All the way back to the first Angry Asian Buddhist post, I’ve repeatedly noticed certain types of comments meant to stymie discussions of racial marginalization. Fortunately, these people noticed too.
- Derailing for Dummies “A simple step-by-step guide to derailing awkward conversations by dismissing and trivializing your opposition’s perspective and experience.”
- Wite-Magik Attax “A predictable series of non-arguments that attempt to denigrate, negate, or invalidate ideas, feelings, or experience as related by a brown person. These attacks take many forms, and while each person making the attack thinks their (dys)logic to be unerring, they echo timeless and faulty cognitive patterns. These Wite-Magik Attax invariably escalate in intensity, however, the longer the brown person attempts to assert their reality.”
- We heard it before (from Resist racism) “Commonly expressed but boring responses to various posts.”
Not that I haven’t had my share of unjust silencers. (Sorry!) My favorite Buddhist dismissal is, “In the Enlightened mind, there is no race, no Asian, no Black, no White.” Right. Just don’t swim in our pool.
I won’t deny it. Many Asians question self-styled Westerners’ Buddhist authenticity. One friend doesn’t care to hear talks by white Dharma teachers. Another friend’s parents express open doubts about a multicultural Buddhist group. Bhante Noah Yuttadhammo’s own journey is often thwarted by individuals who refuse to see him as an equal to Thai monks. These are most certainly instances of a superiority complex. I frequently lash out at excessive hegemonic privilege here in the West, but I must be honest that similar prejudices also exist in Asian Buddhist communities. I’m reluctant to write this post. I’m afraid this admission will only bolster the dismissive attitudes of self-styled Western Buddhists so unknowledgeable about Asian culture they wouldn’t know the difference between Saigon and Prey Nokor. But I realize that part of the discussion is admitting that the community that I’m defending isn’t a cohort of living saints. Are “Western” Buddhists willing to learn about the true diversity and issues of Asian America, the 5% of their country that represents the history of half the world? They have to if they hope to live up to the values of diversity, tolerance and democracy. Choosing not to address racial inequity in a community that actively segregates itself is tantamount to promoting it. Separate but equal is not a solution.
In light of some discussion on another blog, here’s a thought from Mushim Ikeda-Nash.
Unless Buddhist teachers and communities explicitly acknowledge the need for institutional change and political action, many people of color won’t stick around to be more intensively involved in practice. Although they may be willing to try meditation in silence, the perception of being silenced within the social structure of a Buddhist community will only increase, not decrease, their suffering. I am convinced that to truly accept one another as Dharma sisters and brothers, we must first hear one another, making the commitment to practice compassionate listening for as long as it takes.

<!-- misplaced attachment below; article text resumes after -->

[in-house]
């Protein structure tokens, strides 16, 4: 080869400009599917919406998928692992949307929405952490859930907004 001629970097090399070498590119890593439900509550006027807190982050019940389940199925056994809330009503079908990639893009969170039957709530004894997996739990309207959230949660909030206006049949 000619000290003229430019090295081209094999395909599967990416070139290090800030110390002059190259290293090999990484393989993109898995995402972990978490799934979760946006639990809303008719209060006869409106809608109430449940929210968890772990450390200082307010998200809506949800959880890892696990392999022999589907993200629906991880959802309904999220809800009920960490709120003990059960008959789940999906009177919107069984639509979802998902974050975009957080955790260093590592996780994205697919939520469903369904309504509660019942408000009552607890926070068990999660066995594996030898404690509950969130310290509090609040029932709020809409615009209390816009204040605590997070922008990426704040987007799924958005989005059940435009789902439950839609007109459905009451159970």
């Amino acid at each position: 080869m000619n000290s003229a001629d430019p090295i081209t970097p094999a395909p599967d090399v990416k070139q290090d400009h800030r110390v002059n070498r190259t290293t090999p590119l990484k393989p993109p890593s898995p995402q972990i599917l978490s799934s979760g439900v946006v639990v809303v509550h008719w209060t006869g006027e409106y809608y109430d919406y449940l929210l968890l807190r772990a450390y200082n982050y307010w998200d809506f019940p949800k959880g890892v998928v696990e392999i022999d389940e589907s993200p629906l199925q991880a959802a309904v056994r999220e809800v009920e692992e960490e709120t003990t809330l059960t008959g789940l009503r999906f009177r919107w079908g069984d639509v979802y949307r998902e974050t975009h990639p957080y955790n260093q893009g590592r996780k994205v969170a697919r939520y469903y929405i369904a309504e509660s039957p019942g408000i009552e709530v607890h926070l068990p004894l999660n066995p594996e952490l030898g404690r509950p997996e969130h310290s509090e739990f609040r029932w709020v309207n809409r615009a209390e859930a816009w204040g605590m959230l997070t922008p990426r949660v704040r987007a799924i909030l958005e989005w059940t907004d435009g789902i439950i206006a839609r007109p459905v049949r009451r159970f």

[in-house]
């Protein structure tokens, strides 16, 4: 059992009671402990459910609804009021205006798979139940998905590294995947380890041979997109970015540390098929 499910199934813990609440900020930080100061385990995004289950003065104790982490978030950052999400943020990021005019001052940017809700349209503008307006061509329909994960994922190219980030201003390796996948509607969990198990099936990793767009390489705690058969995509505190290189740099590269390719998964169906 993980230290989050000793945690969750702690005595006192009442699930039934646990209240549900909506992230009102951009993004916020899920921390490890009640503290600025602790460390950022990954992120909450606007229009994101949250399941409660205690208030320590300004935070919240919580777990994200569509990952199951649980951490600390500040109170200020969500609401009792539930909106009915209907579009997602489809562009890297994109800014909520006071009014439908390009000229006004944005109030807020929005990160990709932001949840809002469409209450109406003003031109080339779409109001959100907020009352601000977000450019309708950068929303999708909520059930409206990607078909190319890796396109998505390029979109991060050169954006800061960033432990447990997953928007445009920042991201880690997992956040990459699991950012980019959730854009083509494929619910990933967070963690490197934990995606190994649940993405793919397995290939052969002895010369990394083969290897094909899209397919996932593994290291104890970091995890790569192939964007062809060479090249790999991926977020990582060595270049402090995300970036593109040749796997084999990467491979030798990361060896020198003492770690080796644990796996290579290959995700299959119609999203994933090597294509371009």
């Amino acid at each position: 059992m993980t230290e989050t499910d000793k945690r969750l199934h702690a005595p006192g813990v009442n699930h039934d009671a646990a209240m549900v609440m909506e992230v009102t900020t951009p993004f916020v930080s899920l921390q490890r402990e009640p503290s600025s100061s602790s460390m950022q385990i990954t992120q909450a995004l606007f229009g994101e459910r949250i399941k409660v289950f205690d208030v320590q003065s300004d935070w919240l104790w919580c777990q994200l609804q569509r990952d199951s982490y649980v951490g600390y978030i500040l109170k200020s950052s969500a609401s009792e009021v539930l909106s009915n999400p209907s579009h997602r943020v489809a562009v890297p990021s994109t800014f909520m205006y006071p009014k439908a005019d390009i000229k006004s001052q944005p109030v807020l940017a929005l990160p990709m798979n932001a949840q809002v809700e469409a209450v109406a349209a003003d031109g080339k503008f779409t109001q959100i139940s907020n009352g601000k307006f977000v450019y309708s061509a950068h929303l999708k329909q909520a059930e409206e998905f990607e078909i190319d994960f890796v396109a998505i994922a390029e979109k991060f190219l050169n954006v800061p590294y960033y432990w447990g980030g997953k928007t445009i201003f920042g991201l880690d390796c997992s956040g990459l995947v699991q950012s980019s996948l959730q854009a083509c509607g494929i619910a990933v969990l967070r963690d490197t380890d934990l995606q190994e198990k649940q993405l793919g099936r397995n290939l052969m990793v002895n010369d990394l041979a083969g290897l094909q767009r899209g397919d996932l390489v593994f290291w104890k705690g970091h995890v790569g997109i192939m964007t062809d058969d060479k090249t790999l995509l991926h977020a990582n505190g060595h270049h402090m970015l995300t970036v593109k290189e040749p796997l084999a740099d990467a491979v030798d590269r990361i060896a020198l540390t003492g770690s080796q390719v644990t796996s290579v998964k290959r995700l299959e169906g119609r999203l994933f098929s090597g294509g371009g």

Amidst all my sputter, I do take everyone’s comments to heart, even if I don’t make the time for a thoughtful reply (or even if I give too little time for a thoughtful reply). I may harshly criticize what others say, but I don’t suggest they shut up or that their views are pointless. This discussion is coming to the Buddhist community, whether you like it or not.
In the Spring 2009 issue of Tricycle, David Loy’s “Why Buddhism Needs the West” predictably whipped up the Angry Asian Buddhist in me (again). When I got down to reading the piece a second time, his words began to appear less provocative and more simple minded.
From a Buddhist perspective, it would be naive to expect social transformation to work without personal transformation. But the history of Buddhism shows us that the opposite is also true: although Buddha-dharma may focus on promoting individual awakening, it cannot avoid being affected by the social forces that work to keep us asleep and submissive. It is the mercy of the West that those social forces need no longer be mystified as natural and inevitable.
These words didn’t explain anything to me, and I had to track down his article “Religion and the Market,” which presents the same notion in a different framework.
The great sensitivity to social justice in the Semitic religions (for whom sin is a moral failure of will) needs to be supplemented by the emphasis that the Asian enlightenment traditions place upon seeing-through and dispelling delusion (ignorance as a failure to understand). Moreover, I suspect that the former without the latter is doomed to be ineffective in our cynical age.
David Loy is simply a philosopher who wants Buddhism to merge with Western social justice to transform society and the world for the better. But he has no empirical argument to show that this can actually happen. He’s a philosopher doing what philosophers do best: enjoying that armchair. Buddhism doesn’t need the West “to realize its own deepest promise,” rather this is Loy’s way of describing how he’d like to make society fit his worldview. That’s great, but I think I’ll pass.